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Summary: Stealing is so prevalent and we need to make a difference in Christ’s name.

Exodus 20:15

June 14, 2009

What’s Yours is Mine


In his book on the Ten Commandments, Cecil Myers, described a painting by Norman Rockwell showing a woman buying her Thanksgiving turkey. The turkey is lying on the scale and the butcher is standing in back of the counter, apron pulled tight over his stomach, a pencil tucked behind his ear. The customer, is a well dressed lady about sixty, watching the weigh-in. Each of them has a pleased look on their face as though each knows a secret joke. Rockwell lets us in on the joke by showing us their hands. The butcher is pushing down on the scale with his big thumb. The woman is pushing up on the scale with her dainty finger. Neither is aware what the other is doing.

Cecil Meyers wrote about that painting saying, "Both the butcher and the lovely lady would resent being called thieves. The lovely lady would never rob a bank or steal a car. The butcher would be indignant if anyone accused him of stealing; and if a customer gave him a bad check, he would call the police. But neither saw anything wrong with a little deception that would make a few cents for one or save a few cents for the other."

Rockwell gives us a picture of how we seek to live, trying to manipulate life for our advantage. The Ten Commandments remind us that there are eternal laws which we must live by.

What if you receive too much change from the cashier and you know it. Or you weren’t charged a lesser amount for an item. What do you do? Do you say nothing and walk away, assuming they probably overcharged you for something else? Or do you tell the cashier? Because you know if they overcharge you, you will certainly let them know. So if we tell them when they overcharge us, would it make sense to tell them if they undercharge us? If we know about it and don’t tell the cashier, are we stealing?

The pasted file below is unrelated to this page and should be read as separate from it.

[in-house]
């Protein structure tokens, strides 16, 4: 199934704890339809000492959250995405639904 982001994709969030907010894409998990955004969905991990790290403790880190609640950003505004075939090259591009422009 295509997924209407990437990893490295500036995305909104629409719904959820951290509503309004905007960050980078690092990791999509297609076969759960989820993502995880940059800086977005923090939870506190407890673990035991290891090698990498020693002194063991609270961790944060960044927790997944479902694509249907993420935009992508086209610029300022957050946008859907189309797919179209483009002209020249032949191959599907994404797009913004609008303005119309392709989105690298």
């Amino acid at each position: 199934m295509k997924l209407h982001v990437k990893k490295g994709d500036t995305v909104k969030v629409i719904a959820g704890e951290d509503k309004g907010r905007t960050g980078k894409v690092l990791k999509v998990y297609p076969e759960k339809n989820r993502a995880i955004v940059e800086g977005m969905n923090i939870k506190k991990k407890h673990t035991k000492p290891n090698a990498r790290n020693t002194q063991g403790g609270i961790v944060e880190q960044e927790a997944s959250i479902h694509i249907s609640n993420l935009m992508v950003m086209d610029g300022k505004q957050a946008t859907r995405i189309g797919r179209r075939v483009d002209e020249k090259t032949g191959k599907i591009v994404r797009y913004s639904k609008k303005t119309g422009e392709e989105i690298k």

You see, when we think of stealing, we think of people like Bernie Madoff who defrauded people of over $65 billion, or Charles Keating in the late 1980’s of about $285 million. We think about people who have lied and cheated so that they could swindle, embezzle and defraud. We don’t include ourselves in that definition of a thief. Yet, stealing can take many shapes, sizes and amounts. Ranging from $1 to millions. Does our Lord condemn the one and turn His cheek at the other?

When Charles Keating was convicted, his defense team brought out his children and grandchildren; and they wept before the judge, saying, “We love our grandpa. He’s a good man. If he goes to prison he’ll die there. We won’t get to grow up with him or spend time with him. Please don’t do this to him.” Those are heart wrenching words, but do you think Charles Keating ever thought about the consequences of his actions? Do you think he ever imagined a tearful court room scene like that? Or Bernie Madoff’s ponzi scheme forcing 90 year old people to return to work? Obviously not.

Stealing occurs when we take something from someone else without his or her permission with the intent of keeping that item, knowing we should have asked in the first place. Simple stealing is easy for us to understand, and for most of us it isn’t something we engage in on a regular basis. Children have a simple philosophy of life. The way they look at the world, and proclaim, what’s mine is mine, and what’s yours is mine, if I can get to it. Watching children play by themselves or with another child can be pretty entertaining and educational. When children say “mine” we smile and giggle at them, it’s kind of amusing, especially when it’s not your child. Yet, when an adult exhibits this sort of behavior, we shake our heads in disgust. We view this sort of behavior as criminal and sinful.

We are supposed to learn as we grow older, that some things belong to other people and we simply cannot have them. They are not ours to have. If you walk into a bank and demand money, you are a thief. If you stick a candy bar in your pocket and walk out of the store you are a thief. It seems simple doesn’t it? In a way it is just this simple on the surface, but underneath it becomes more complicated. You see, you don’t have to pull a knife or a gun to steal. The eighth commandment applies equally to knowingly taking that extra $1, as well as those assets from a savings and loan.

I wondered why would the Lord make this one of the ten commandments? Why does God not want you to take something that isn’t yours. Obviously, we can say this is wrong. But why include it in a list of restrictions against murder, adultery, and worshiping false gods?

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